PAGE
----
Travel Photography Fails Galore!
My mum, who's aged and superstitious, feels that I'm jinxed. Now at the mid-point (hopefully not end-point) of my life, I'm beginning to suspect mum has it right all along. I'm just more susceptible to misadventures compared to your average person.
A good example of this would be travel photography fails. I'm no professional. I'm more of a semi-pro or a serious hobbyist, who started gearing up after returning from Athens and going, OMG, the Acropolis looks as weary as it is old in my handphone pics! Since then, it's a long learning process, and of course plenty of travel photography fails. Some of these fails were bad enough for me to lash at the delete moment right after opening the shot on my comp.
But before details, a positive note, here are two of my better travel pics. :)
Back to the topic. These are my various travel photography fails over the years. I've grouped them by their nature.
Photography Packing Fails
- Leaving the charger at home.
- Assuming one fully charged battery would last a week.
- Forgetting to bring the power adapter for the Japanese style charger.
- Bringing just one memory card.
- Forgetting to bring the plug adapter for the Japanese style charger (That small piece for the charger to plug into the power adapter)
- Bringing just one memory card, that happens to be faulty.
- Forgetting to bring the memory card reader to transfer the pictures to the laptop, and discovering that the memory card reader on the laptop is faulty.
- Forgetting to bring lens cleaning liquid and a blower brush, and assuming my breath is just as miraculous.
- Bringing a flash, but forgetting the associated batteries, cap, chargers, adaptors, wires, etc
Packing fails are nothing too disastrous. Just head to an electronics shop and waste both time and money buying solutions. Right? So let's get serious with the next list.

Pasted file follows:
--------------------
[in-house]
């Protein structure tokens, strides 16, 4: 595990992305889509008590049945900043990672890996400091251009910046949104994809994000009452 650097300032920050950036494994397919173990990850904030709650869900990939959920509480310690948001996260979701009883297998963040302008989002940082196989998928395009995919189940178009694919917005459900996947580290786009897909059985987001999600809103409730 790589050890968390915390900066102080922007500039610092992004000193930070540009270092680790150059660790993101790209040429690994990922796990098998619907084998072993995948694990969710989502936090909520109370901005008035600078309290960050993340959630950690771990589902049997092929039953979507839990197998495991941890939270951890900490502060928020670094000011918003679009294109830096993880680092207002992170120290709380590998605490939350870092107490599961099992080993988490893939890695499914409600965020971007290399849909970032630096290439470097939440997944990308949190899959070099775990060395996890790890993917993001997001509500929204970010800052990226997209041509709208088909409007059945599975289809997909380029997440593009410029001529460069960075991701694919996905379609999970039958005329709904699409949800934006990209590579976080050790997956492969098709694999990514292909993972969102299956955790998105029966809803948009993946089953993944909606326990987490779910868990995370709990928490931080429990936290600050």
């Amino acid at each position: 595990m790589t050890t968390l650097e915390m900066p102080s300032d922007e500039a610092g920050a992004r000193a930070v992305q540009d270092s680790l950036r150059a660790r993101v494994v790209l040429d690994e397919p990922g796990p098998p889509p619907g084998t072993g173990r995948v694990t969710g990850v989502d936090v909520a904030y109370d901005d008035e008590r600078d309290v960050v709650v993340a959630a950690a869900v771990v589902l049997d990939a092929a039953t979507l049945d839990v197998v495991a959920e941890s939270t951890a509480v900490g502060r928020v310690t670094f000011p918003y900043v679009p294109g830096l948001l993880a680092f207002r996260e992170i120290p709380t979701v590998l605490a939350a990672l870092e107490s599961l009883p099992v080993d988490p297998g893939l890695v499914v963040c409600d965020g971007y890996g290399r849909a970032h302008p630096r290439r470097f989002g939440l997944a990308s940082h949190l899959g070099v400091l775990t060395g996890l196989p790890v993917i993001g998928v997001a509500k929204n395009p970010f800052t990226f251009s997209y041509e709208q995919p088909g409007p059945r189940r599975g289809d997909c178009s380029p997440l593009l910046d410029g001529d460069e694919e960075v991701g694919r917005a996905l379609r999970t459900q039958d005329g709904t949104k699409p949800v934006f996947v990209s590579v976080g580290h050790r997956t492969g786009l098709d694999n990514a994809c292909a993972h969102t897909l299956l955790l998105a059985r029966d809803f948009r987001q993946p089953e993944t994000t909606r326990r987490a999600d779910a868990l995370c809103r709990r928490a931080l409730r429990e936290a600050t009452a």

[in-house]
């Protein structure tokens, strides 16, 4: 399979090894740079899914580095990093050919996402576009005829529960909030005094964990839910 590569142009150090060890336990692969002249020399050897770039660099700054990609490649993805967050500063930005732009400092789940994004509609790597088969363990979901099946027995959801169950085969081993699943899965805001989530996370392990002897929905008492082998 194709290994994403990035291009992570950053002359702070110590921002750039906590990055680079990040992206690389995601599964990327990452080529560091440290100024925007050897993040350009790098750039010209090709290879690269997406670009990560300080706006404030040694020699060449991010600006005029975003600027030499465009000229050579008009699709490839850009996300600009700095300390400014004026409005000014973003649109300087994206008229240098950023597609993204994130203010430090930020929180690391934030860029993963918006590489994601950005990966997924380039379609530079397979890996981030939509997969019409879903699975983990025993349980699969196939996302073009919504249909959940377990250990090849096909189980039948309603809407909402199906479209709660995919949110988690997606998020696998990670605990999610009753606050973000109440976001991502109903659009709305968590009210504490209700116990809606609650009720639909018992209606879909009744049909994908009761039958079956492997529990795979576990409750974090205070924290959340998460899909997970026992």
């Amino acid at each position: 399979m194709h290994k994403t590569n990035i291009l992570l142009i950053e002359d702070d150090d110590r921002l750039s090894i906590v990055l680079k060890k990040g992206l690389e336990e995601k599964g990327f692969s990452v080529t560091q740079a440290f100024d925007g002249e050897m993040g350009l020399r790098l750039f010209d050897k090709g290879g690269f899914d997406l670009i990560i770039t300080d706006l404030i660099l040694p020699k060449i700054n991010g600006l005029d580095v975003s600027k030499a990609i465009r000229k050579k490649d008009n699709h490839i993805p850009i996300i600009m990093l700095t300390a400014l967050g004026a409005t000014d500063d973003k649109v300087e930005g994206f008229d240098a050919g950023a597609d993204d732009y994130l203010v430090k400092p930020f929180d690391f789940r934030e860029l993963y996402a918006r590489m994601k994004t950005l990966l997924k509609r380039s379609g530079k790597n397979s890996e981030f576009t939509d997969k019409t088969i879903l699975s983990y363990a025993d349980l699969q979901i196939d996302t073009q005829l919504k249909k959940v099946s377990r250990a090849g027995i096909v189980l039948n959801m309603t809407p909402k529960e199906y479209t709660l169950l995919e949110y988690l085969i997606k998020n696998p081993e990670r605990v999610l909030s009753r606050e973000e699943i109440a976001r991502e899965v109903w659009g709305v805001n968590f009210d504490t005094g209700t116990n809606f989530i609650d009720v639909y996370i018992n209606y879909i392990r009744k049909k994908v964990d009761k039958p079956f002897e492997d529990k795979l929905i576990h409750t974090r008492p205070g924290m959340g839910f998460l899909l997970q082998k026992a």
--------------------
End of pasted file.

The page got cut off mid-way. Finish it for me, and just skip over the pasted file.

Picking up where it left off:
Photography Gear Fails
- Discovering after departure that the lens is rather moldy.
- Bringing only a specialised lens to a destination, and discovering it is too wide or too focused.
- Fumbling with advanced camera controls at the destination, because I didn't read the manual in full beforehand.
- Bringing too many lenses, instead of one general zoom lens, and being burdened like a donkey throughout the trip.
- Worrying sick and getting jumpy about getting mugged thanks to (4).
- Bringing a cheap tripod that surrenders after just one night of use.
- Not understanding that unless you're a Nat Geo level kind of mythical pro, you really only need to shoot between the 24mm to 140mm range. Everything else is beyond your comprehension.
Let's move on to areas beyond my control, mostly.
Photography Environmental fails
- Reaching a destination and finding it besieged by other tourists and photographers.
- Reaching a destination and discovering the best photo-spots are monopolised by vendors. Who charge 10 dollars for one direct-flashed, unphotoshopped, inkjet printout.
- It's raining/snowing/hailing at the destination.
- Getting lost/delayed by traffic on the way there, and only reaching the destination after the ideal "blue hour."
- Forgetting the world has very different sunrise and sunset timings, and missing these entirely.
- The destination is under renovation and all covered up.
- The destination is closed for unstated reasons.
- The destination is under renovation, but still open. With half of it concealed by canvas and scaffolding.
- There is nothing too wrong with the destination. But it's just an overcast, insipid day with dull lightning and dull faces.
As for the crème of the crop ...
Exotic Photography Fails
- Not cleaning the lenses immediately after an hour in the rain or snow, resulting in recurring fungus invasion.
- Being targeted for mugging, and using the tripod in the other way it is meant for
- Having the viewfinder mirror fall out not once, but twice, on the very first day of travel.
- Not having the nifty fingers to repair (4) properly, and making an irreversible mess when super-gluing back the viewfinder mirror.
GOOD GRIEF, as Charlie Brown would say!
Tips for Avoiding Travel Photography Fails
- Rigorously check all gear before departure.
- Print a packing list to ensure you covered everything.
- Pack early. Allow yourself time to "remember" left-outs.
- Read blogs and forums like Tripadvisor to learn about destination conditions.
- Read the manuals, twice. Better still, download a soft copy into your phone.
- Use weather forecasts. Those that include sunrise and sunset times.
- Always bring spares for batteries and storage devices.
- Visit stock libraries like Shutterstock and Dreamstime for ideas.
- Google Maps gives a good if vapid indication of how a place actually looks like. As in the surroundings, not just the attraction. You'd be appalled at how awful some environs are, and how challenging it is to avoid them in your pictures.
© 2016 Ced Yong